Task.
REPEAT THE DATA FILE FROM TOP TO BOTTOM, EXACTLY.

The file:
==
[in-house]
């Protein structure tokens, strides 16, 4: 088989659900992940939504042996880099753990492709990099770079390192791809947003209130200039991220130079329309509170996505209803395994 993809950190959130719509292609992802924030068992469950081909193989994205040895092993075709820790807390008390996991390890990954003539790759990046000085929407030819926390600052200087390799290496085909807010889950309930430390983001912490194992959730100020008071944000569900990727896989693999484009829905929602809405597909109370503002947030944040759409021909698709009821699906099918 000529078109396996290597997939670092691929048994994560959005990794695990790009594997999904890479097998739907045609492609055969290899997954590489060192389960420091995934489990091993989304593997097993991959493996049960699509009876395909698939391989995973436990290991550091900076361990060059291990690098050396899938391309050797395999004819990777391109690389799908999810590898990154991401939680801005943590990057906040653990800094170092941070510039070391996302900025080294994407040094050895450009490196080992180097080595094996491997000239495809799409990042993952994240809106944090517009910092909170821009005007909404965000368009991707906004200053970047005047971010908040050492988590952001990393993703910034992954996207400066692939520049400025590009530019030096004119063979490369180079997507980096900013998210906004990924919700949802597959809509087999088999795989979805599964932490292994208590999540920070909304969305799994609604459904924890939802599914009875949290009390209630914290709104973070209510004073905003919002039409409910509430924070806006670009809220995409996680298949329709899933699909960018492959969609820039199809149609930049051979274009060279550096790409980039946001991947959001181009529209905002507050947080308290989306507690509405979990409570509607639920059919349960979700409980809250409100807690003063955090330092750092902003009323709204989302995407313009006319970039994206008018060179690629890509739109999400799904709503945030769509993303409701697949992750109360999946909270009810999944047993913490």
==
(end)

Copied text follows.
[in-house]
């Protein structure tokens, strides 16, 4: 088989659900992940939504042996880099753990492709990099770079390192791809947003209130200039991220130079329309509170996505209803395994 993809950190959130719509292609992802924030068992469950081909193989994205040895092993075709820790807390008390996991390890990954003539790759990046000085929407030819926390600052200087390799290496085909807010889950309930430390983001912490194992959730100020008071944000569900990727896989693999484009829905929602809405597909109370503002947030944040759409021909698709009821699906099918 000529078109396996290597997939670092691929048994994560959005990794695990790009594997999904890479097998739907045609492609055969290899997954590489060192389960420091995934489990091993989304593997097993991959493996049960699509009876395909698939391989995973436990290991550091900076361990060059291990690098050396899938391309050797395999004819990777391109690389799908999810590898990154991401939680801005943590990057906040653990800094170092941070510039070391996302900025080294994407040094050895450009490196080992180097080595094996491997000239495809799409990042993952994240809106944090517009910092909170821009005007909404965000368009991707906004200053970047005047971010908040050492988590952001990393993703910034992954996207400066692939520049400025590009530019030096004119063979490369180079997507980096900013998210906004990924919700949802597959809509087999088999795989979805599964932490292994208590999540920070909304969305799994609604459904924890939802599914009875949290009390209630914290709104973070209510004073905003919002039409409910509430924070806006670009809220995409996680298949329709899933699909960018492959969609820039199809149609930049051979274009060279550096790409980039946001991947959001181009529209905002507050947080308290989306507690509405979990409570509607639920059919349960979700409980809250409100807690003063955090330092750092902003009323709204989302995407313009006319970039994206008018060179690629890509739109999400799904709503945030769509993303409701697949992750109360999946909270009810999944047993913490």